Banking system & gold industry consume much more energy than bitcoin – study
New research by crypto firm Galaxy Digital (founded by former hedge fund manager Michael Novogratz) has shown that both the traditional banking system and the gold industry consume much more energy than the bitcoin network.
According to the report, compiled by Galaxy’s mining arm, bitcoin’s annual electricity consumption stands at 113.89 TWh (terawatt-hours). That includes energy for miner demand, miner power consumption, pool power consumption, and node power consumption. The amount is at least two times lower than the total energy consumed by the banking system, which is estimated to reach 263.72 TWh per year globally.
The team at Galaxy Digital Mining wrote an excellent white paper examining #bitcoin’s energy usage. Did you know that 19x more energy is lost in transmission than Bitcoin miners consume? Great research here—and we open sourced our methodology.https://t.co/bTR40GdiSPpic.twitter.com/wjd92RmC1l— Galaxy Digital Research (@glxyresearch) May 14, 2021
Galaxy Digital Mining said that bitcoin’s energy consumption is transparent and easy to track in real time using tools like the Cambridge Bitcoin Electricity Consumption Index, while the evaluation of energy usage of the traditional financial system and the gold industry is not that straightforward. The firm estimated the banking sector’s power usage by compiling statistics from banking data centers, bank branches, ATMs, and card networks’ data centers.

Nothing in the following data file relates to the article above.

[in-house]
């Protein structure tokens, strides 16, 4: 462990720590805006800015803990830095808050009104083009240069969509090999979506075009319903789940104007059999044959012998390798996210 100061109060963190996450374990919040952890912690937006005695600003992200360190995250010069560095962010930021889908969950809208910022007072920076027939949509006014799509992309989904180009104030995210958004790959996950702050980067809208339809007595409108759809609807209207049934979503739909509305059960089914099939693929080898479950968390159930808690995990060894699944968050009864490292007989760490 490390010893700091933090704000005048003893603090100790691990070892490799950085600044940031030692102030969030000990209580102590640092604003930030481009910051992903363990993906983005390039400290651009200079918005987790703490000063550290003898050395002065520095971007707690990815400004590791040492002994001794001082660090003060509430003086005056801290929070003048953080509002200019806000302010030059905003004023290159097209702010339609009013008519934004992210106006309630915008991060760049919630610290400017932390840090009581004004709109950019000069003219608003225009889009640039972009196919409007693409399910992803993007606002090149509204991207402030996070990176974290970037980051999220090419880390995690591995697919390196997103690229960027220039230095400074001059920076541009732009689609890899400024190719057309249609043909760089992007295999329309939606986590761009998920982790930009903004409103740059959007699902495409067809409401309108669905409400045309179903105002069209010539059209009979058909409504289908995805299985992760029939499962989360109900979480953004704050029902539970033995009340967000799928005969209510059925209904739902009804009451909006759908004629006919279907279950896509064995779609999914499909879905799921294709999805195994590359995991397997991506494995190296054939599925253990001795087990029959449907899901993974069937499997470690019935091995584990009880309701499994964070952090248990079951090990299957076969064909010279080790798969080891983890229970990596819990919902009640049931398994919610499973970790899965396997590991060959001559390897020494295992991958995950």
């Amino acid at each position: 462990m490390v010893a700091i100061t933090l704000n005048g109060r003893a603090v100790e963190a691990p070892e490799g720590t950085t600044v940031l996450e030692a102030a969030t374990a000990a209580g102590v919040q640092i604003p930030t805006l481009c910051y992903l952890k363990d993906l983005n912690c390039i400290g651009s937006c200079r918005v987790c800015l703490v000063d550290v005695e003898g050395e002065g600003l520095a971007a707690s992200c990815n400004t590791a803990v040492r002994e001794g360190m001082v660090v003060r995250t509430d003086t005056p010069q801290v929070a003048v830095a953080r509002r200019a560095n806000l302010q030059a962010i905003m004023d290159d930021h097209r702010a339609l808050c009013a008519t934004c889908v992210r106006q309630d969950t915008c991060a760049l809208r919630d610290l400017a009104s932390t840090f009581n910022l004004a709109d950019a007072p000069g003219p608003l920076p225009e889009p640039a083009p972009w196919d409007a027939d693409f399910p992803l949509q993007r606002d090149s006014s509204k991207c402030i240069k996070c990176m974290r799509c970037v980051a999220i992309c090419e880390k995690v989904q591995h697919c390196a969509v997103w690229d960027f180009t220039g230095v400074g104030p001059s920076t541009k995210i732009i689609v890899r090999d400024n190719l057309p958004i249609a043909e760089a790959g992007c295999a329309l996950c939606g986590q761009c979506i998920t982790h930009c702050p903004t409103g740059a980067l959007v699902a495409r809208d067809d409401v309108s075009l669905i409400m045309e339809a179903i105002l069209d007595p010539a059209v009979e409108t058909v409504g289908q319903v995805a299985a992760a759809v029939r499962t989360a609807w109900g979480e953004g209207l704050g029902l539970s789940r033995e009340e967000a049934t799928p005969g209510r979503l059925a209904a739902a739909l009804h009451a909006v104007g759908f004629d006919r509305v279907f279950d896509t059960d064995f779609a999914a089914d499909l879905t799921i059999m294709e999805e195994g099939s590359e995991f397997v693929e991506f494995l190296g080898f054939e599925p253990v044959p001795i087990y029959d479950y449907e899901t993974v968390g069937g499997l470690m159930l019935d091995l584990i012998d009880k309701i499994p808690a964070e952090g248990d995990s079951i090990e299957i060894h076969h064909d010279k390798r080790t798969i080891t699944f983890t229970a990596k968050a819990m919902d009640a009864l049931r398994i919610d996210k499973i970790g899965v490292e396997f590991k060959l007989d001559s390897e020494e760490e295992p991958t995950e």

“The banking industry does not directly report electricity consumption data,” it said, adding that the retail and commercial banking system requires multiple settlement layers, while bitcoin offers final settlement.Also on rt.com Musk says Tesla SUSPENDING bitcoin use, citing environmental impact
Galaxy has also calculated the energy consumption of the gold industry, using estimates for the industry’s total greenhouse gases emissions provided in the World Gold Council’s report. According to the research, the gold industry utilizes roughly 240.61 TWh per year.
“These estimates may exclude key sources of energy use and emissions that are second order effects of the gold industry like the energy and carbon intensity of the tires used in gold mines,” Galaxy said.
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